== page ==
14 December 2022

Discovering the Palestinian Icons of Jerusalem


In November 2022, we took you on a tour that led to the discovery of the religious icons of the Jerusalem School in the Old City. During that visit we admired icons from two of the most emblematic places in Jerusalem: the Armenian Church of Saint James and the Church of Saint Jacob (adjacent to the Holy Sepulchre).

Organized by the mediation team of the Terra Sancta Museum, these visits aim to facilitate the understanding of this cultural heritage by an audience belonging to different faiths. They are unique in allowing you to visit the Armenian and Greek cathedrals of Jerusalem which are usually closed to the public. New dates are planned for January.

© Baha Abu Shanab.
© Baha Abu Shanab.

At the Origins with the First Followers of Christ

To understand the icons of the Jerusalem School, one must go back to the time of the first Christian communities and therefore to the Cathedral of St. James, the gateway to the Armenian quarter in the old city. James, “brother of Jesus”, martyred in 44 by Herod Agrippa, was the first bishop of Jerusalem. His head is kept here, while his body is in Spain, in Compostela.

The cathedral, built on the site where tradition places the house of the apostle James, was the seat of the first council and is considered the oldest church in the world. Its origins date back to the 1st century and the oldest structures still visible date back to the 10th century, well before the Crusades.

On the walls, there are numerous icons depicting the lives of the Virgin Mary and Jesus, from the Nativity to Pentecost. On the upper floor, we find the saints of the Old Testament and the first martyrs after Saint Stephen.

During the mass, the cathedral is lit only by oil lamps. The practice of maintaining a traditional liturgy, wherein the lamp represents the believers, and the oil represents faith, is continued even though it causes a darkening of the paintings. This choice reminds us that a church is not a museum, but first and foremost a living place where worship is offered, even at the expense of proper conservation of icons. These liturgical considerations do not prevent the Armenian clergy from planning a major restoration campaign in future.

© Baha Abu Shanab.

The last Workshop for Palestinian Icons in Jerusalem

The tour proceeds into the heart of the Armenian quarter, to a workshop where the art of iconography is handed down from father to son: Artin Nalbandian has revived this sacred practice and has passed the craft on to his son Gabi, who has also been captured by the art form. He welcomes us to his family home, where his studio is also located.

The name “iconography” comes from the Greek eikon (image) and graphein (to write), and tradition holds that when an artist creates an icon, he “writes” it rather than “paints” it. The artist shows us how the Jerusalem style is characterized by the expression of the faces, the choice of colors and a golden band that is found on most of the icons belonging to this school. As a sacred object, the icon is destined to be preserved for hundreds of years, and for this reason the colors are made up exclusively of minerals. They are glued to the wood using various organic mixtures of egg base or alcohol (vodka in generally).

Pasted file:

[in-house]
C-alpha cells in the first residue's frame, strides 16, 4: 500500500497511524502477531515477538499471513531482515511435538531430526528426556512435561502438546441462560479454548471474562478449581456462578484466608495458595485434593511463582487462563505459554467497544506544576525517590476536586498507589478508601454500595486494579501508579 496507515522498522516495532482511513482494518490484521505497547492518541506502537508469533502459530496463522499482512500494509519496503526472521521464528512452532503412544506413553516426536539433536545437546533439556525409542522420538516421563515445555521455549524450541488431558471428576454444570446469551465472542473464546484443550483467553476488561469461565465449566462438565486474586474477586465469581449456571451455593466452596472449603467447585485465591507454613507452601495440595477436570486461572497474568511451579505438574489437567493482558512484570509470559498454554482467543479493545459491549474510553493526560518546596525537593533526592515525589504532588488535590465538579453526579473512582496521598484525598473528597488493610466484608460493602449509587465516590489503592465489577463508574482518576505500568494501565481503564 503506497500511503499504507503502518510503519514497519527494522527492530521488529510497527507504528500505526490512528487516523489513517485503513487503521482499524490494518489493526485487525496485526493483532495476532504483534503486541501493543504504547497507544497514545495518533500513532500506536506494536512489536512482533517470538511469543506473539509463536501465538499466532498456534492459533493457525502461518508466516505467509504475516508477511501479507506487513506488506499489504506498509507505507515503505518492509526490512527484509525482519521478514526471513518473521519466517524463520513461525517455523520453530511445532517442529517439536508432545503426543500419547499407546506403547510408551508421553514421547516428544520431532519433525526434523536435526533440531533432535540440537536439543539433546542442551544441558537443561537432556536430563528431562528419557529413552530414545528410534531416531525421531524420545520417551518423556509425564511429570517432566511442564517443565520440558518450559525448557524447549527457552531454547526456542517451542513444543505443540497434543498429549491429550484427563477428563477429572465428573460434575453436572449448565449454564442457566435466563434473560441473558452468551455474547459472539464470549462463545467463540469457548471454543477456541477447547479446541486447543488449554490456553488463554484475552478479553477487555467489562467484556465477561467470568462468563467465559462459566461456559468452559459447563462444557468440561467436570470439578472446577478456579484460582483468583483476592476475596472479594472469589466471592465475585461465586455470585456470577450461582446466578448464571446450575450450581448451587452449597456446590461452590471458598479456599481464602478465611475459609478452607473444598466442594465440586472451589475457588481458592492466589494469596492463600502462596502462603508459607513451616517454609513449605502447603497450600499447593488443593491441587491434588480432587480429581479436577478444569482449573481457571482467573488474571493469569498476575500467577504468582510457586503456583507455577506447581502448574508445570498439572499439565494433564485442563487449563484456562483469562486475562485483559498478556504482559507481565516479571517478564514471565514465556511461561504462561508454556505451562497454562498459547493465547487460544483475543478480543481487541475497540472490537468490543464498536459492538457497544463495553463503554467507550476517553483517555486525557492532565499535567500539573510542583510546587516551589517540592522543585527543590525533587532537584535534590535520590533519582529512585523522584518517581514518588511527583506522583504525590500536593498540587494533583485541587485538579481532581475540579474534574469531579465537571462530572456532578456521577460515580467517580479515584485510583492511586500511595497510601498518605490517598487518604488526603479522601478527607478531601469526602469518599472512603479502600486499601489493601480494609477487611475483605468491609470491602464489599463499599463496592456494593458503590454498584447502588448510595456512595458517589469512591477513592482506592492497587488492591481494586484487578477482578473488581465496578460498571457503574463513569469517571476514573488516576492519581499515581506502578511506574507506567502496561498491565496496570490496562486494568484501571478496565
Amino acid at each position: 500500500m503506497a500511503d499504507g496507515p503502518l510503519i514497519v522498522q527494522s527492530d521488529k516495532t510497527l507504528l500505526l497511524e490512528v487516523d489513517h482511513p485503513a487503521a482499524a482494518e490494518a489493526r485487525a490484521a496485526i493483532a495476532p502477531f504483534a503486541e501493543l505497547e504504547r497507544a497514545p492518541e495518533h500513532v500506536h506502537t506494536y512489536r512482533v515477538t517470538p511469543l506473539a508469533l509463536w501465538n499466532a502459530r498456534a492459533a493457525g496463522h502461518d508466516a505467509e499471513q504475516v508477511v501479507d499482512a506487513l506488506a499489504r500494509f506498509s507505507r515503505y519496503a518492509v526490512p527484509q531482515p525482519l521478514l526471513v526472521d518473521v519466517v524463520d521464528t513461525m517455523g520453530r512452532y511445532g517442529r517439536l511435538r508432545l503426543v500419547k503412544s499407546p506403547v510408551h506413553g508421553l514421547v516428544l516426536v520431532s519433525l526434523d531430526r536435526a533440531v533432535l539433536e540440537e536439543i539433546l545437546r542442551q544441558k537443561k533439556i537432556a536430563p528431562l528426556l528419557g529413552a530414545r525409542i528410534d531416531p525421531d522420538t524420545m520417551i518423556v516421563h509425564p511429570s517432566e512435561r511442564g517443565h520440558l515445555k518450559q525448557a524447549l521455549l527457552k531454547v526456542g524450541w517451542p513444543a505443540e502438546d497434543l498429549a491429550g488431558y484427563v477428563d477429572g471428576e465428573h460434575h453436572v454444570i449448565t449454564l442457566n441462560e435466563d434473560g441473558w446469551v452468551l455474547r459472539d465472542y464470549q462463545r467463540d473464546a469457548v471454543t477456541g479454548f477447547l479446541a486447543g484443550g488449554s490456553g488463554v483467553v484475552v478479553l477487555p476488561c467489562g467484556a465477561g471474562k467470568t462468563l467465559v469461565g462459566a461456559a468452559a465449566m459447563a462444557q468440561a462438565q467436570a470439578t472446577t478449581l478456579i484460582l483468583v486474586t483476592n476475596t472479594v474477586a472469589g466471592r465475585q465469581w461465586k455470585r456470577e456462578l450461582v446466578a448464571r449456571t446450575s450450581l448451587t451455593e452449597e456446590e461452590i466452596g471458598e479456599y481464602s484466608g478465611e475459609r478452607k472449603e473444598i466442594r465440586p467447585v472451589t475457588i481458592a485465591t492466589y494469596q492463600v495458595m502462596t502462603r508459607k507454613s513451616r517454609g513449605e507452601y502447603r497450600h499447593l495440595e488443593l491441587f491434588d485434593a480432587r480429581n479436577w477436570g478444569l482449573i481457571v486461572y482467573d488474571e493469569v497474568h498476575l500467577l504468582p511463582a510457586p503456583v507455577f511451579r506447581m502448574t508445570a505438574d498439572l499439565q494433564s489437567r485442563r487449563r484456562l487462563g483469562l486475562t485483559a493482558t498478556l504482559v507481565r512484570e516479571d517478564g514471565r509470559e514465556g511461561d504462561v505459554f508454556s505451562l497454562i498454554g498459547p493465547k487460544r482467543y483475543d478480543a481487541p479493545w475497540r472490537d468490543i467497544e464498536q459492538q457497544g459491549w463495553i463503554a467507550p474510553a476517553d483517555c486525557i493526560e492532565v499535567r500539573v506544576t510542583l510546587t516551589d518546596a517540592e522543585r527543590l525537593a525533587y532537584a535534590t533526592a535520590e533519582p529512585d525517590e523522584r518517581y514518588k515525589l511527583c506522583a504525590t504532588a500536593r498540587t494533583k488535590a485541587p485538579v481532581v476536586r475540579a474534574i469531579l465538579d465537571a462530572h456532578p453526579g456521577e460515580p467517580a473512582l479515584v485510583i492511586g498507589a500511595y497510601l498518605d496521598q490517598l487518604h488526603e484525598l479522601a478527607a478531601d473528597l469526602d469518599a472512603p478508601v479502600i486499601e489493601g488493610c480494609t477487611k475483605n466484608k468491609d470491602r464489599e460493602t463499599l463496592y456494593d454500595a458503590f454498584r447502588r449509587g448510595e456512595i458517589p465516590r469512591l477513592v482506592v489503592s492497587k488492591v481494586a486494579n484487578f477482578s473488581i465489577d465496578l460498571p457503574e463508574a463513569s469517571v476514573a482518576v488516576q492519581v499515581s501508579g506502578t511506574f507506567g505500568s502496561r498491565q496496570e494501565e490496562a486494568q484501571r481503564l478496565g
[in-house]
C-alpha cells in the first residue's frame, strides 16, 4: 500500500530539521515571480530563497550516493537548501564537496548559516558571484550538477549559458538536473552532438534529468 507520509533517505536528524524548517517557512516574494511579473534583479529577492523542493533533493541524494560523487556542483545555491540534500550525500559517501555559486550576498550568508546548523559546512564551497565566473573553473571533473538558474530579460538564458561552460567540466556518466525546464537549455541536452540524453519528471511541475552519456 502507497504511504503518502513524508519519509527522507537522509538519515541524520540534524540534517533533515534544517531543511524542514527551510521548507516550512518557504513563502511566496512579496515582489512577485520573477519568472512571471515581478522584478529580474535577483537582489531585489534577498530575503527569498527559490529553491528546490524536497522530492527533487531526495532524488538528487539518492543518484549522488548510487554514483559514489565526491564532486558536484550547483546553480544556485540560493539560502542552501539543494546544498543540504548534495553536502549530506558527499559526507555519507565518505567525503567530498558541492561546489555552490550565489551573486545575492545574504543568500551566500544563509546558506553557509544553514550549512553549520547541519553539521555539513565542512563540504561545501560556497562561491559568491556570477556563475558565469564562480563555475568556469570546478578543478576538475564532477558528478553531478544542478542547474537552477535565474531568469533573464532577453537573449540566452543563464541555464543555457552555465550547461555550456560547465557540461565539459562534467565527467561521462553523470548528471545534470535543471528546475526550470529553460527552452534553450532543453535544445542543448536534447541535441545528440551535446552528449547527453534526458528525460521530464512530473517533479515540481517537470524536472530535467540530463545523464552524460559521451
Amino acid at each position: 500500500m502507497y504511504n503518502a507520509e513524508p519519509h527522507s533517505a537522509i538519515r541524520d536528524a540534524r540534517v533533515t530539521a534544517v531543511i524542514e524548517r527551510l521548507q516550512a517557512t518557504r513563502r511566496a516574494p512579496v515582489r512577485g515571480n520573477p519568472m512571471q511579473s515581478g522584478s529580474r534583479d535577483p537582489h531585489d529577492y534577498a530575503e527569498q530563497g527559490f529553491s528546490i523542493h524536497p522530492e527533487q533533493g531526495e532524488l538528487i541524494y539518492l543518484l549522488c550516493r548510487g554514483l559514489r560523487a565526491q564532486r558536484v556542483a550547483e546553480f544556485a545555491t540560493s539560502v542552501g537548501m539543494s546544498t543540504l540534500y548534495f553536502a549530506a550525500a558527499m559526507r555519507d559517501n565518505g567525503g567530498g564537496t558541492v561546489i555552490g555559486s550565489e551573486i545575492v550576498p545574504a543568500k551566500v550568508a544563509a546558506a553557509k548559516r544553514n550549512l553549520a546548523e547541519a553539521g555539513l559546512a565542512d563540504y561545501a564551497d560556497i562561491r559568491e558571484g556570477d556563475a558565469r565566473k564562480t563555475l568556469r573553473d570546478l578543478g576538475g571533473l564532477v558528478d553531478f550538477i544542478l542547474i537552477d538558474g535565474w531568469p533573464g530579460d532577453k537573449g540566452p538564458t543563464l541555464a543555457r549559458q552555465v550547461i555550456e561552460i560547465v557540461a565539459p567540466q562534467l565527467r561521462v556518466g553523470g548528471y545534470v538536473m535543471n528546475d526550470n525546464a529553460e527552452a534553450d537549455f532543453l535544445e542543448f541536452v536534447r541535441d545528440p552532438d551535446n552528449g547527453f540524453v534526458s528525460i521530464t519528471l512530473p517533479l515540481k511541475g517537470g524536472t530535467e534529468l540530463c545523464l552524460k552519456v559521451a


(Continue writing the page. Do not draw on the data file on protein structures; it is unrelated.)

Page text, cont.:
© Baha Abu Shanab.
© Baha Abu Shanab.

Meeting with an Icon from the First centuries

The Palestinian Christians who promoted the Jerusalem School were inspired by the Byzantine tradition to decorate the Holy Sepulchre with their works. Most of the icons are found

in the Orthodox Cathedral of Jerusalem, dedicated to Saint Jacob (Mar Yacoub in Arabic). Here we receive a welcome from Father Georges Khader, a priest of the Greek Orthodox community who points out the oldest icon of the cathedral, dating back to the 6th century, to which many miracles are attributed.

As one of the oldest forms of Christian art, icons transmitted the faith because they allowed the illiterate to “read” the story of the Bible depicted on these wooden panels. In this way, they were a sort of “first Gospels” since they were used long before the scriptural texts were widely available in the second half of the first century.

© Baha Abu Shanab.

Brief History of a Thwarted Destiny

After the iconoclastic period, and with the Second Council of Nicea in 787, we witness the rehabilitation of regard for icons as sacred. This was the last ecumenical council before schism of 1054, which marked the break between the Church of Rome (West) and the Church of Constantinople (East). After the division, the Church of the East continued to keep the tradition  alive through processions and veneration by the faithful, who kiss the icons as a sign of respect and place beeswax candles near them as part of their prayer.

This type of sacred art will also find a place in the Terra Sancta Museum.

(Translated from French by Lois Owen)

© Baha Abu Shanab.
© Baha Abu Shanab.

For further information :

Raphaëlle Ziadé, L’art des Chrétiens d’Orient, Citadelles & Mazenod, Paris, 2022.

This tour is part of the UNFPA funded Fursa (Opportunity) project in Palestine and made possible by Burj Alluqluq Social Center Society جمعية برج القلق المجتمعي.

Thanks to Hana Irshaid and Eyad Handal of the Terra Sancta Museum, Father Arshak, Father Khader, Bramki, Artin and Gabi Nalbandian for welcoming us and enriching our knowledge of the icons of Jerusalem.

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